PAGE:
The video of ‘Club le Mubbule’, which went viral in two days, has raised the ire of several web users

The music video of Club le Mubbule, by Chennai-based underground band, Hip hop Tamizhan which is a tongue-in-cheek comment about women who visit clubs has become hugely popular since its release on a radio station last year. However, the song and its video has also been criticised for being judgemental and sexist.

Adhi, the man behind the lyrics responded to initial criticism by saying that the song was penned six years ago, when he had a different mindset. The track, however, became the hit single which leveraged the popularity of the album, prompting the release of the much talked about music video this month. Ironically, the video which makes a comment against women drinking was co-sponsored by Remy Martin, a brand whose main product is Cognac.

Sofia Ashraf, the lyricist and rapper of Chennai-based Peter Kaapi, has responded with her own video which began the online protest to retract the original. According to her, the song is not only disrespectful to women but also an insult to rap music which began as a medium of subversion.

“I agree there are worse forms of chauvinism, but because music has the power to influence and given that their fans are mostly youngsters, he has a huge responsibility,” she says.

Hip hop Tamizhan is, however, taking things in their stride.

“Hip hop is about self expression and opinions so such controversies are only natural. The song was intended as a fun number and most people like it because the lyrics are witty. We also sings about social causes like education and individual identity,” says Adhi.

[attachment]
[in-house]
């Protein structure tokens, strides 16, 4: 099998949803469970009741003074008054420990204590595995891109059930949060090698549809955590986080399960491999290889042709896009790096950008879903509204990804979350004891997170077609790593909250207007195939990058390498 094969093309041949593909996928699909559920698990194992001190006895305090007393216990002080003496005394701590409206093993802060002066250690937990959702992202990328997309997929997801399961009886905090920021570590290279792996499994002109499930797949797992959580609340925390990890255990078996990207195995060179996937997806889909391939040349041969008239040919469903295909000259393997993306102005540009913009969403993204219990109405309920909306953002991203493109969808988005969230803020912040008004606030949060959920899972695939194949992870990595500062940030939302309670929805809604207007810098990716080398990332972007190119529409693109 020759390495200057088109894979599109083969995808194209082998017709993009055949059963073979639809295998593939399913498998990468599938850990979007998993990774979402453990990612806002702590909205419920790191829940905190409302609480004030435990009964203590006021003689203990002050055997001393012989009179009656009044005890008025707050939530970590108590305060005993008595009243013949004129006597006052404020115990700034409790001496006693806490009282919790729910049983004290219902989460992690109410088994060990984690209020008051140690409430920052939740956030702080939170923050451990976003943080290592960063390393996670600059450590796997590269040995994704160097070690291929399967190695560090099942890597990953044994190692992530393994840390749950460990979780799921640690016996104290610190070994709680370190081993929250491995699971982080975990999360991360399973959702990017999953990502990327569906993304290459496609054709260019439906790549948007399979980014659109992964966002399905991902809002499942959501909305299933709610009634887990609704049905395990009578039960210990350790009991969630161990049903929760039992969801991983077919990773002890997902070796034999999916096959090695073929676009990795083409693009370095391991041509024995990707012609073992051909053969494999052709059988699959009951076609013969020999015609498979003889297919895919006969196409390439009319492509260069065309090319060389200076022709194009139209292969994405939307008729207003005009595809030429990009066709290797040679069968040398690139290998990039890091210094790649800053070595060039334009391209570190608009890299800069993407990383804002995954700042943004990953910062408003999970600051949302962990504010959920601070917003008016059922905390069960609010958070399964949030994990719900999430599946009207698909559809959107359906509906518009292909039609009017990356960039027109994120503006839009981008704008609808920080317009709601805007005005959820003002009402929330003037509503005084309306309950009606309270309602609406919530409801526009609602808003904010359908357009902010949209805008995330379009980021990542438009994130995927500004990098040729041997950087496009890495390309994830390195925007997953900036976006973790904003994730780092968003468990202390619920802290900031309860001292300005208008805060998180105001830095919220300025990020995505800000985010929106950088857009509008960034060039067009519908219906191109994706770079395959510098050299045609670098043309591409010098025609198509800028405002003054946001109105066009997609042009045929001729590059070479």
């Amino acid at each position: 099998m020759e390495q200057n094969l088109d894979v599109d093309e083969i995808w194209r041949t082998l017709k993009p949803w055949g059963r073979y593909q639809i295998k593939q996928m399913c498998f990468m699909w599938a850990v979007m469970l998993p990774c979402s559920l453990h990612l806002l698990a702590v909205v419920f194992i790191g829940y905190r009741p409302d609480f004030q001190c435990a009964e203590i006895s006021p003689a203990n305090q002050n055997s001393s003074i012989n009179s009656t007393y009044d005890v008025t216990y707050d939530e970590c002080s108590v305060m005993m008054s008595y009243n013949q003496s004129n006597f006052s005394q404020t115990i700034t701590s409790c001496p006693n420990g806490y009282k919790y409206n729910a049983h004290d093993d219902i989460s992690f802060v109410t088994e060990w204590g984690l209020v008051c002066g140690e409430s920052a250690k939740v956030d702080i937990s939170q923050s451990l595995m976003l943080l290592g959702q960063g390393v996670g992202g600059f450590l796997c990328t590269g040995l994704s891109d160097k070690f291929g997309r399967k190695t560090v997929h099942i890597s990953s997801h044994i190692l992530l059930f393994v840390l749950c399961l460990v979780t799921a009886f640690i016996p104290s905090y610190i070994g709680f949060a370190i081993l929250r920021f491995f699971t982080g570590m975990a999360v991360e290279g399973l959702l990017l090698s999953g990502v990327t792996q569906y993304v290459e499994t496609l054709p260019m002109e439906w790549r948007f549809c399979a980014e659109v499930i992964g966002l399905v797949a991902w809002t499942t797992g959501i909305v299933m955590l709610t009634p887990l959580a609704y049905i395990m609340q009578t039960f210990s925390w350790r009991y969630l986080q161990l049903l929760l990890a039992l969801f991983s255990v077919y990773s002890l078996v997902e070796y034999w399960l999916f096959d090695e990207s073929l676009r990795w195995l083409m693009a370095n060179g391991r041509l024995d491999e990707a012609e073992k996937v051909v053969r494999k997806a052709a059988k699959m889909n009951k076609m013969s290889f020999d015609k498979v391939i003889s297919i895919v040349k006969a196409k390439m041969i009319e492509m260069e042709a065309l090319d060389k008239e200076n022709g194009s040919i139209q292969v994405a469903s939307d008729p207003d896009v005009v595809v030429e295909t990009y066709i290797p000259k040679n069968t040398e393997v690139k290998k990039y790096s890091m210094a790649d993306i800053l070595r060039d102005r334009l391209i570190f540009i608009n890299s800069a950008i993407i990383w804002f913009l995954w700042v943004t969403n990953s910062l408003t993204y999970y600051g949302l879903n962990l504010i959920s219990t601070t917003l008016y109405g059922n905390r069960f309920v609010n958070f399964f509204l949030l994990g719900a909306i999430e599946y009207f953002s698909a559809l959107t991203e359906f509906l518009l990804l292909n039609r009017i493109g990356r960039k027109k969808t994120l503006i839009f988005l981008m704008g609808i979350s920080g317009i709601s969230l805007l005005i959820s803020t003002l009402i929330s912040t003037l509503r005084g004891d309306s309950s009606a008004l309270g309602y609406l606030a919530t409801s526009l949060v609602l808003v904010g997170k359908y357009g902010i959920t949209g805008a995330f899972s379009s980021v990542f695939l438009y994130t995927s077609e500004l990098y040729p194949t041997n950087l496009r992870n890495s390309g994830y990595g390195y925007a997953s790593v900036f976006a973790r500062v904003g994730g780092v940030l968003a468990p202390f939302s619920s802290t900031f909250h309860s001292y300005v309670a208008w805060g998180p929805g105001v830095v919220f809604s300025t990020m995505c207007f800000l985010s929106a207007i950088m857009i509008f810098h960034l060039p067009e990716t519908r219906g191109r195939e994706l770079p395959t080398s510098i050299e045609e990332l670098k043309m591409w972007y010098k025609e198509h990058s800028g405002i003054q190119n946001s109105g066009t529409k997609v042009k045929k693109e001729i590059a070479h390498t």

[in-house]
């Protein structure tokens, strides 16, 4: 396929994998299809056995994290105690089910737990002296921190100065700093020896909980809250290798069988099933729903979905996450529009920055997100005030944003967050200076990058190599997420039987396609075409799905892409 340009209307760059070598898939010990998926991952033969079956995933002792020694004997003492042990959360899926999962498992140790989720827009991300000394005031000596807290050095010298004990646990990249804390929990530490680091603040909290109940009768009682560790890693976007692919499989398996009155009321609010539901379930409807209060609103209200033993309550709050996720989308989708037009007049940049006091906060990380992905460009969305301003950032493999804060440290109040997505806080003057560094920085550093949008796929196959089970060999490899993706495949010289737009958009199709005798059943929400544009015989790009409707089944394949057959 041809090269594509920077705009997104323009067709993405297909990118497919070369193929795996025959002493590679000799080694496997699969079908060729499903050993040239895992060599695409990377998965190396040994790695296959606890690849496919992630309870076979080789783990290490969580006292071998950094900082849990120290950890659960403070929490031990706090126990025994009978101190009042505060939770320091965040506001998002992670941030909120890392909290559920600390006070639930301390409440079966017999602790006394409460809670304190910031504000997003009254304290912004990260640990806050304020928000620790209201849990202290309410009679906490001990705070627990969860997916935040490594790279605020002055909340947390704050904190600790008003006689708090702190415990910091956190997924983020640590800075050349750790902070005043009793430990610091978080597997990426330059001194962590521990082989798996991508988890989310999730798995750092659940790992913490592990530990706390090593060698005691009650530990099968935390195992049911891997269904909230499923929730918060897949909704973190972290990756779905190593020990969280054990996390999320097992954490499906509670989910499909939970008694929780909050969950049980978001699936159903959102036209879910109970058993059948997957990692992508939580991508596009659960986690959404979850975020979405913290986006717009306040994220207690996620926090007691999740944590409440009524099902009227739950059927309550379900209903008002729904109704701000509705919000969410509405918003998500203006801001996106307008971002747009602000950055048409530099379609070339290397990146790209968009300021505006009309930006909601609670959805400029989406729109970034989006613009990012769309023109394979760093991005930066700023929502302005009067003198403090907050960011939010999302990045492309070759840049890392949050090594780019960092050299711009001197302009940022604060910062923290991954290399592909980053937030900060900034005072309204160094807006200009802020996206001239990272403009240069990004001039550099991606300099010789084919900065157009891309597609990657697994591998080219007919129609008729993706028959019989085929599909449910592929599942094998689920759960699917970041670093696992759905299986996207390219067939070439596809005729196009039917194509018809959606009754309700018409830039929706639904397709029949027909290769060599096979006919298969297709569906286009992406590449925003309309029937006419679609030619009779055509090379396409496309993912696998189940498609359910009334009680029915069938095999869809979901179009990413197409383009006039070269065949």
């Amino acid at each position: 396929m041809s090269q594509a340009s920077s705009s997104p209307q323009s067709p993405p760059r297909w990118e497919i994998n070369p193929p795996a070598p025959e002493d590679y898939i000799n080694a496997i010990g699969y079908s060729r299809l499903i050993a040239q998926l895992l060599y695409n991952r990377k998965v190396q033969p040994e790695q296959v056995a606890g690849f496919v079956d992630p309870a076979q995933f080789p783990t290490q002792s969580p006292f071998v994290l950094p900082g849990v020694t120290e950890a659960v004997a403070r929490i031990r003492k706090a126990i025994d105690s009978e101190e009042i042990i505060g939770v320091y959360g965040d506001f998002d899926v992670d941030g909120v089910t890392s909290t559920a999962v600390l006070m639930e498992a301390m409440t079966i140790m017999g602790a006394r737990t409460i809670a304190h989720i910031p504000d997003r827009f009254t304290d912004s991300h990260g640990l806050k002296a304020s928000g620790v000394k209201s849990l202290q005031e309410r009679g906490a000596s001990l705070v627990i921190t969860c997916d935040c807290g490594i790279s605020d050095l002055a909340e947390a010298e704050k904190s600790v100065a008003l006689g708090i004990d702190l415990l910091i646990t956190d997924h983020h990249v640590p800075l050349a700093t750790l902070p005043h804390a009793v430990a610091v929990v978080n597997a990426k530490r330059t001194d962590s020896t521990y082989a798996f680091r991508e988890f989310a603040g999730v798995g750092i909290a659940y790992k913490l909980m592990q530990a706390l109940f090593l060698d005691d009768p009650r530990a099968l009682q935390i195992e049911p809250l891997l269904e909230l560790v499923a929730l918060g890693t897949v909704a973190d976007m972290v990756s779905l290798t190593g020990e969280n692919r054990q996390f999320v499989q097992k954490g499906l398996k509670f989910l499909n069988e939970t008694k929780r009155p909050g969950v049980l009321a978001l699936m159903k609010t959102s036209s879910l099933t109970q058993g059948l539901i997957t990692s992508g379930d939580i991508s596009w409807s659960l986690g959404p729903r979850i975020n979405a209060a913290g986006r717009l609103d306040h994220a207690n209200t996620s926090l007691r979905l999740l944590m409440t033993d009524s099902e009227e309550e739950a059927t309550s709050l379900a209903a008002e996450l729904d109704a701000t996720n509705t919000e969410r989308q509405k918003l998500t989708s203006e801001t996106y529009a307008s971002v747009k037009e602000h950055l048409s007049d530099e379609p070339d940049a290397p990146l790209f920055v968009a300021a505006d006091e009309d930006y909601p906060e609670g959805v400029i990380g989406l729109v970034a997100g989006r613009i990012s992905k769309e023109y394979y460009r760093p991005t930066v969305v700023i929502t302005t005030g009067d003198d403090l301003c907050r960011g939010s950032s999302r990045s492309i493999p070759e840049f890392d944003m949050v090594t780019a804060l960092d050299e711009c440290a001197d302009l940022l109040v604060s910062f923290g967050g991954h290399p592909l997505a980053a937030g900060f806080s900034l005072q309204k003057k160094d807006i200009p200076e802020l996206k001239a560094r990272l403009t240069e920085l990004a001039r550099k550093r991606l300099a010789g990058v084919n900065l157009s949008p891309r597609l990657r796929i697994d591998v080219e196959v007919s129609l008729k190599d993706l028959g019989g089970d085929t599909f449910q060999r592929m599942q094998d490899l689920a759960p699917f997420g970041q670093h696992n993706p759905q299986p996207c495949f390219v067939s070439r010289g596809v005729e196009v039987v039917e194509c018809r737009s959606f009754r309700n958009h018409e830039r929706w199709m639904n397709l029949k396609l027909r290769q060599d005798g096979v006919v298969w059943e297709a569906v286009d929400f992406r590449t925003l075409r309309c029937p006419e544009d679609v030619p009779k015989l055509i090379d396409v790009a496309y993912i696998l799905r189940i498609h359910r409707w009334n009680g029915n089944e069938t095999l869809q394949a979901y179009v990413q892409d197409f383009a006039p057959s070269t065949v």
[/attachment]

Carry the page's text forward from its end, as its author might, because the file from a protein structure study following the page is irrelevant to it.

“Every album needs a hit single to sell it. That’s why we had to include it in the album. It is a purely commercial number.”

Following the criticism, the band has released an apology video called Senthamil Gal. Responding to whether the song may propagate narrow minded views among its listeners Adhi says, “I ask those who disagree with the song to listen to the entire album, we have included a skit called ‘Cheap Popularity’ which addresses the issues people have with the song.”

Apart from its content, the video release comes at a time when images of the brutal molestation of a young woman outside a club in Guwahati are still fresh in the minds of many.

“The song offers a platform for many people to say things like this. Normally I would have let it go but after Guwahati I realised that this ‘Let it be’ attitude is giving rise to a society that thinks it’s all right to pull up women for going to clubs,” says Sofia explaining , explaining the need to nip such ideas in the bud.